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Gotham Security Daily Threat Alerts

by on April 12, 2016

April 7, Softpedia – (International) Security experts crack Dridex admin panel, recover victim data. Security researchers from buguroo reported that they were able to retrieve user data and analyze Dridex’s activity to mitigate future attacks after researchers found the Internet Protocol (IP) address of one of the Dridex admin panels, previously known as Subnet 220, hardcoded in the malicious JavaScript files. The Subnet 220 was running an older version of the Dridex backend that was previously discovered which allowed researchers to open Subnet 220’s admin panel and study its operations. Source

April 7, SecurityWeek – (International) Ubuntu patches several kernel vulnerabilities. Ubuntu released patches addressing several vulnerabilities in the Linux kernel and various Ubuntu 14 and 15 variants including a use-after-free flaw that can be exploited by a local attacker to crash a system and potentially execute arbitrary code, a timing side channel vulnerability that can be exploited by an attacker to disrupt the integrity of the system, and a denial-of-service (DoS) vulnerability that could allow an unauthenticated attacker to exhaust resources and force a DoS condition, among other flaws. Source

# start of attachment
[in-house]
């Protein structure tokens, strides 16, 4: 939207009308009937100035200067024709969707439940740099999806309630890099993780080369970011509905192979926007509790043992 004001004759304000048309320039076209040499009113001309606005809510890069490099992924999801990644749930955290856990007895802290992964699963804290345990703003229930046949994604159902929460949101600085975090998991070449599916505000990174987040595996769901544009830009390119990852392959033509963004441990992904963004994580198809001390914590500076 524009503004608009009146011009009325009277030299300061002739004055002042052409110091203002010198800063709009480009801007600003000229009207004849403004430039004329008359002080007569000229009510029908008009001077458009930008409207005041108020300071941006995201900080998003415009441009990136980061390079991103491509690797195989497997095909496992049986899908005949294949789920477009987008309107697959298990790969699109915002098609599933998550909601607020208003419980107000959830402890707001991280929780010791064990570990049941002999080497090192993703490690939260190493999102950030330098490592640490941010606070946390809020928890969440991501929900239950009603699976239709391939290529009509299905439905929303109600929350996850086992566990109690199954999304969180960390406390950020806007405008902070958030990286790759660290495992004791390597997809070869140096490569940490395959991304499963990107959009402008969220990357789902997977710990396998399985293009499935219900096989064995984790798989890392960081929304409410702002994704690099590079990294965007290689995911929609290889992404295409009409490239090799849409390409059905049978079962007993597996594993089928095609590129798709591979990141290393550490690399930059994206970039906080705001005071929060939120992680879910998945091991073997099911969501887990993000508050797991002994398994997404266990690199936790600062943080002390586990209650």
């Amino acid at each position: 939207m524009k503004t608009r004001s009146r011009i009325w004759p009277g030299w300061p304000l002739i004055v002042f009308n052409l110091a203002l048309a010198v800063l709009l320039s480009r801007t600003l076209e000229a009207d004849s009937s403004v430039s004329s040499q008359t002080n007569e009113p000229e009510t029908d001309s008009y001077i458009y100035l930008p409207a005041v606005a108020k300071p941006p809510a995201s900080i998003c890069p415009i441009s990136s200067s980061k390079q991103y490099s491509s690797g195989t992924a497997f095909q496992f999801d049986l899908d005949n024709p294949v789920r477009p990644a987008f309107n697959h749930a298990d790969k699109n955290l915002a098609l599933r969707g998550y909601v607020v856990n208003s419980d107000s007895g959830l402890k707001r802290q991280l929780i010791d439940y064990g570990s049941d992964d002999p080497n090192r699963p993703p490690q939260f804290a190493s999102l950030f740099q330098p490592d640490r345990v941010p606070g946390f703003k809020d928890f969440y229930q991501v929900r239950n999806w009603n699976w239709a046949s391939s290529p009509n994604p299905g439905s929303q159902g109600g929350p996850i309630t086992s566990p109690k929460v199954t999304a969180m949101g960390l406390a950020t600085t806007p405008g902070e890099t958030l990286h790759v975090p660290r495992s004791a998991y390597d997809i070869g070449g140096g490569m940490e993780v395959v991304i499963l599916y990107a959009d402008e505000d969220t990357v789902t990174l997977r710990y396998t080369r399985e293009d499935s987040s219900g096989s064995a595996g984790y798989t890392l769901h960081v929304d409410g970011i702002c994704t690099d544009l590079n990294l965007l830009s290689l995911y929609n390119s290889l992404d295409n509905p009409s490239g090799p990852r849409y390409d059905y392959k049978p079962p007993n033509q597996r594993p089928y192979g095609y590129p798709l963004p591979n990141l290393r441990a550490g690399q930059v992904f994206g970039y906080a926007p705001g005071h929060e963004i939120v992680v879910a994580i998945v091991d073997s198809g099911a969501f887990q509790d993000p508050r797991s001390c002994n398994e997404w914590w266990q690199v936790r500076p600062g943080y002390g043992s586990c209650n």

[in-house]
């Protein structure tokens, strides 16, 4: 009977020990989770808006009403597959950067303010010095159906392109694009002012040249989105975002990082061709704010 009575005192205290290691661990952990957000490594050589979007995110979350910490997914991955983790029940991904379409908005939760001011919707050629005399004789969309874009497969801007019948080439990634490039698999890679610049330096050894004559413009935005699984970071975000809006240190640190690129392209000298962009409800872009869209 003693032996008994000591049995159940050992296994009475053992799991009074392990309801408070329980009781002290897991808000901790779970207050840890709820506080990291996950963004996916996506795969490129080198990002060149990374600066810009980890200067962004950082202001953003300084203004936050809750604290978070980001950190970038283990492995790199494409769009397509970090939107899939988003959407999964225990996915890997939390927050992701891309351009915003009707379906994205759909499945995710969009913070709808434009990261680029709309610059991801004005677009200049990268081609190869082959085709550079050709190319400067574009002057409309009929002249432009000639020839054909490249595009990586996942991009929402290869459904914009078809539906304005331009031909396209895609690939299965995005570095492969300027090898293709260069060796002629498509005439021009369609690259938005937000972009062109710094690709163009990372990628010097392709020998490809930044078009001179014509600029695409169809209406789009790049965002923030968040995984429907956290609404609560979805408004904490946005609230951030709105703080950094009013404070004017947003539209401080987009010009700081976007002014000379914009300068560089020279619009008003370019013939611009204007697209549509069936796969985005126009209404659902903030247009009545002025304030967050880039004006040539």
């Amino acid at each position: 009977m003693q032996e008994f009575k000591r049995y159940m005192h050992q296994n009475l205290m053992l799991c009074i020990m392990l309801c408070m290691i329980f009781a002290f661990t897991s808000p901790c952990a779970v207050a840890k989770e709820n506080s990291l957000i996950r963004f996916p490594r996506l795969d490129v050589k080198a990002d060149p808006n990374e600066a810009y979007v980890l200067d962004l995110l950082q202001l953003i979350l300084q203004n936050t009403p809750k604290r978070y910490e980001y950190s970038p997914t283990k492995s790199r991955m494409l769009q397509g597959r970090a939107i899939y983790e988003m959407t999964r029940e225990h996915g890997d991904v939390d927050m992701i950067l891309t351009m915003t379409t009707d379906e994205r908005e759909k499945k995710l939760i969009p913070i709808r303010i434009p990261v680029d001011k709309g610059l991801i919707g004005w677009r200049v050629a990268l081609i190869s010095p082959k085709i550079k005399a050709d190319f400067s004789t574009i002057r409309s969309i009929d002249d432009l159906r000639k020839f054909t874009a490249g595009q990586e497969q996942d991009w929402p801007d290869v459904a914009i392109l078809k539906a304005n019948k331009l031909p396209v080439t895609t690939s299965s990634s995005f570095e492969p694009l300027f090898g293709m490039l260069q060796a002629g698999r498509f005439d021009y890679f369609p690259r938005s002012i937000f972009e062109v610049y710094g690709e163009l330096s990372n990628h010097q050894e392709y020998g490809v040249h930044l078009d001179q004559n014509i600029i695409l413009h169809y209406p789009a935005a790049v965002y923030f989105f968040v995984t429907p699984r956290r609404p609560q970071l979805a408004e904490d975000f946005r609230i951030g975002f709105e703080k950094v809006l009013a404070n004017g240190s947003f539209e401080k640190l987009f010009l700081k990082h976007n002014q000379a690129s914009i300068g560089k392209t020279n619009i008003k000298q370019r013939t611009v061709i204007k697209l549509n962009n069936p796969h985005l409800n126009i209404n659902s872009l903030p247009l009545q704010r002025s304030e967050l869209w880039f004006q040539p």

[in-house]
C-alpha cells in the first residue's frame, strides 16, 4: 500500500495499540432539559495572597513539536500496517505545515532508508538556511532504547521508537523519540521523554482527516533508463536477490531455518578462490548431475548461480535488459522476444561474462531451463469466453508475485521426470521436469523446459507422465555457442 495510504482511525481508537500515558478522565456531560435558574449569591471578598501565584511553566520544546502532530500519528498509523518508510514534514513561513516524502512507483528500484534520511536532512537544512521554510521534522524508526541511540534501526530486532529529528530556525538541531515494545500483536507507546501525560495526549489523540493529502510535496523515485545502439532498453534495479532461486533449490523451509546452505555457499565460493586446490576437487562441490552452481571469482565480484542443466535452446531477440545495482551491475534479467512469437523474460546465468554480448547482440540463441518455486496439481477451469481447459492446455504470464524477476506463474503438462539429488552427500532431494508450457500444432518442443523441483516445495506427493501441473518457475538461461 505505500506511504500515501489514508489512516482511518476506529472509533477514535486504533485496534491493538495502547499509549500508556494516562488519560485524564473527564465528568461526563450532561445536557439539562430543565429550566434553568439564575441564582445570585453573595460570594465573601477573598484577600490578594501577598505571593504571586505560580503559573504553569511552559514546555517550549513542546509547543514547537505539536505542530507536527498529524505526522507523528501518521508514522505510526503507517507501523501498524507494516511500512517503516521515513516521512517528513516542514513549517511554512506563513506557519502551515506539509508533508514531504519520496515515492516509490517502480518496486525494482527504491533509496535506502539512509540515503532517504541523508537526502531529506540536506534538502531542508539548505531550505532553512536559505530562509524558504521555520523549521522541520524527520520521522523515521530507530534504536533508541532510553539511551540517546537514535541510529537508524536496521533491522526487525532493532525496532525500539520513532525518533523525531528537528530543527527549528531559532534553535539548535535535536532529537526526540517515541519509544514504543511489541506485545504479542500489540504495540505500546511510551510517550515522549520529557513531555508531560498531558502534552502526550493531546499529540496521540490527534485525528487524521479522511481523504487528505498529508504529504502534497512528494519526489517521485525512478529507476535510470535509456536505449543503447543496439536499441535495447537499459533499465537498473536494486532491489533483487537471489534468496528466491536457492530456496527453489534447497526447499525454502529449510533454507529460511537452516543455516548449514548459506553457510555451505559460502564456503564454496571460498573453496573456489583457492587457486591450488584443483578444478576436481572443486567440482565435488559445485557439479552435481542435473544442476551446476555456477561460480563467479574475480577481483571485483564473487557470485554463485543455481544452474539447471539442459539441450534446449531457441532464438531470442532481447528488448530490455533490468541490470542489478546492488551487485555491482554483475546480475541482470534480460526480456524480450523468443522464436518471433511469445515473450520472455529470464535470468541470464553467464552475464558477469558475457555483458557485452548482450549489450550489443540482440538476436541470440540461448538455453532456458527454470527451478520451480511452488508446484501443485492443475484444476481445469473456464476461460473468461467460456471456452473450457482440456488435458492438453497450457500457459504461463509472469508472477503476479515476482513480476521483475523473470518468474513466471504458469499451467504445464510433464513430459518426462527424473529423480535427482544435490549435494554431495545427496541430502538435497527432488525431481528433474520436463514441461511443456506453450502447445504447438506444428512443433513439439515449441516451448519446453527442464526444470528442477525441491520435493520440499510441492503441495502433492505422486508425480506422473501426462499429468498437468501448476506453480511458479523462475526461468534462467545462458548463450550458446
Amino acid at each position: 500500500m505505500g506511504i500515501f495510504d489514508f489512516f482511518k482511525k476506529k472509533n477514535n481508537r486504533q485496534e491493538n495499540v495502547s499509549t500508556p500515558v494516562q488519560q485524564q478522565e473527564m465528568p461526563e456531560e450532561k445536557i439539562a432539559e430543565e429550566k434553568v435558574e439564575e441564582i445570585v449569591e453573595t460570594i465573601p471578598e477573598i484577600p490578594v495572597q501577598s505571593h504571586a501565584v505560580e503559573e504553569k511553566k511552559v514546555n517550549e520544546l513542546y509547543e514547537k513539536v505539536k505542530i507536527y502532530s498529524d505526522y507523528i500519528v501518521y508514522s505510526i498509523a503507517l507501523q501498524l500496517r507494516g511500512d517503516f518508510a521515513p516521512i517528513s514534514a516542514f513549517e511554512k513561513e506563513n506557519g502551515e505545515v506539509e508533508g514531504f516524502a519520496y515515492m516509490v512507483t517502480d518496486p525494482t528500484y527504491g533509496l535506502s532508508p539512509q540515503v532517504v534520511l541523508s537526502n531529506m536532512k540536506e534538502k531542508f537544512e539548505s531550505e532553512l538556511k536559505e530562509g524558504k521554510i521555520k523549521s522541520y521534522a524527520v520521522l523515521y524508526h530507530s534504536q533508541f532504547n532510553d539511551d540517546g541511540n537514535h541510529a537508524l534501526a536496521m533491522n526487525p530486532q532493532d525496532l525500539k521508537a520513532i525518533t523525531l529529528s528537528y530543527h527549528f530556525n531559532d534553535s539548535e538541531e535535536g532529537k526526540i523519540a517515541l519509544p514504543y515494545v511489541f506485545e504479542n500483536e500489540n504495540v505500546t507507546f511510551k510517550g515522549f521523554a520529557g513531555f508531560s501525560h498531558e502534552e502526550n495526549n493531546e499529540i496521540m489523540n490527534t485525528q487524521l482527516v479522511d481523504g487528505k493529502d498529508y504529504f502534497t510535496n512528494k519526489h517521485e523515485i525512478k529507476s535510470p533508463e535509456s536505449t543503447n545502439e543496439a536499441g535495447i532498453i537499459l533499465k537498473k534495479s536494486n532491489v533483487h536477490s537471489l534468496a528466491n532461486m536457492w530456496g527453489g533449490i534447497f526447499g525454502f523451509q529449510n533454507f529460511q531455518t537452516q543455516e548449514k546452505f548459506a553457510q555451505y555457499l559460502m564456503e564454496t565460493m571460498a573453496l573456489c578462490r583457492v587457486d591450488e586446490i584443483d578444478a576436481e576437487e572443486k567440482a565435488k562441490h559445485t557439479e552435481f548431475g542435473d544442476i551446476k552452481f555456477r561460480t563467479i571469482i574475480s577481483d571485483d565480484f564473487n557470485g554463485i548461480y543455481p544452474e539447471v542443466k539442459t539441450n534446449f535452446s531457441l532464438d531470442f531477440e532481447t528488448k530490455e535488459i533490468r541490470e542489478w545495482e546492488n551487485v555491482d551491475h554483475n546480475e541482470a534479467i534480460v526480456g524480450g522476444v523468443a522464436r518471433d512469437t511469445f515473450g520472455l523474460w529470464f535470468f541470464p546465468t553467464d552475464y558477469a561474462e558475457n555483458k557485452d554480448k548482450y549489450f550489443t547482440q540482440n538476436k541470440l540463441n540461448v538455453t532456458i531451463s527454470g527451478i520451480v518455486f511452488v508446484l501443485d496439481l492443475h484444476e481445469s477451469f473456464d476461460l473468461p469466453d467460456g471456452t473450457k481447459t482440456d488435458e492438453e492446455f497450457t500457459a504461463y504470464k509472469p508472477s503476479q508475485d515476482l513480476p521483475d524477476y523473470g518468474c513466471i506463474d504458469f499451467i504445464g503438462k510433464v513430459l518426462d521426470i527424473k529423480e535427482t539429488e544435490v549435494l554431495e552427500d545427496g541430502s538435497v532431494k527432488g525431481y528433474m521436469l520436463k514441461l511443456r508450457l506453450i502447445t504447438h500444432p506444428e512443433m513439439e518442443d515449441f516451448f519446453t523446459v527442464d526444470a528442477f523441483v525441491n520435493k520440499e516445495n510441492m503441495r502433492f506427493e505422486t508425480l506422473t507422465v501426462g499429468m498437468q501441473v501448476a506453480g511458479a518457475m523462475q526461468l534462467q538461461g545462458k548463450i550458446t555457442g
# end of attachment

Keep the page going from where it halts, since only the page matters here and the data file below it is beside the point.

April 7, SecurityWeek – (International) Adobe patches flash zero-day exploited by Magnitude EK. Adobe released an update for its Flash Player products that patched a zero-day vulnerability, specifically a memory corruption flaw that can be exploited for remote code execution, after a security researcher from Proofpoint found changes in the Magnitude exploit kit (EK); and upon further investigation, discovered attackers were delivering various threats such as Cerber and Locky ransomware via the Magnitude EK. Source

April 7, Softpedia – (International) Authorities shut down botnet of 4,000 Linux servers used to send spam. ESET reported that a joint effort with CyS Centrum LLC and the Cyber Police of Ukraine helped shut down the six-year-old Mumblehard botnet after researchers pinpointed the location of the true command and control (C&C) server when Mumblehard operators began making changes to their malware’s code. Authorities seized the Internet Protocol (IT) of the server and transferred it to a security firm who is running a server that is cancelling all requests made by Mumblehard’s botnets. Source

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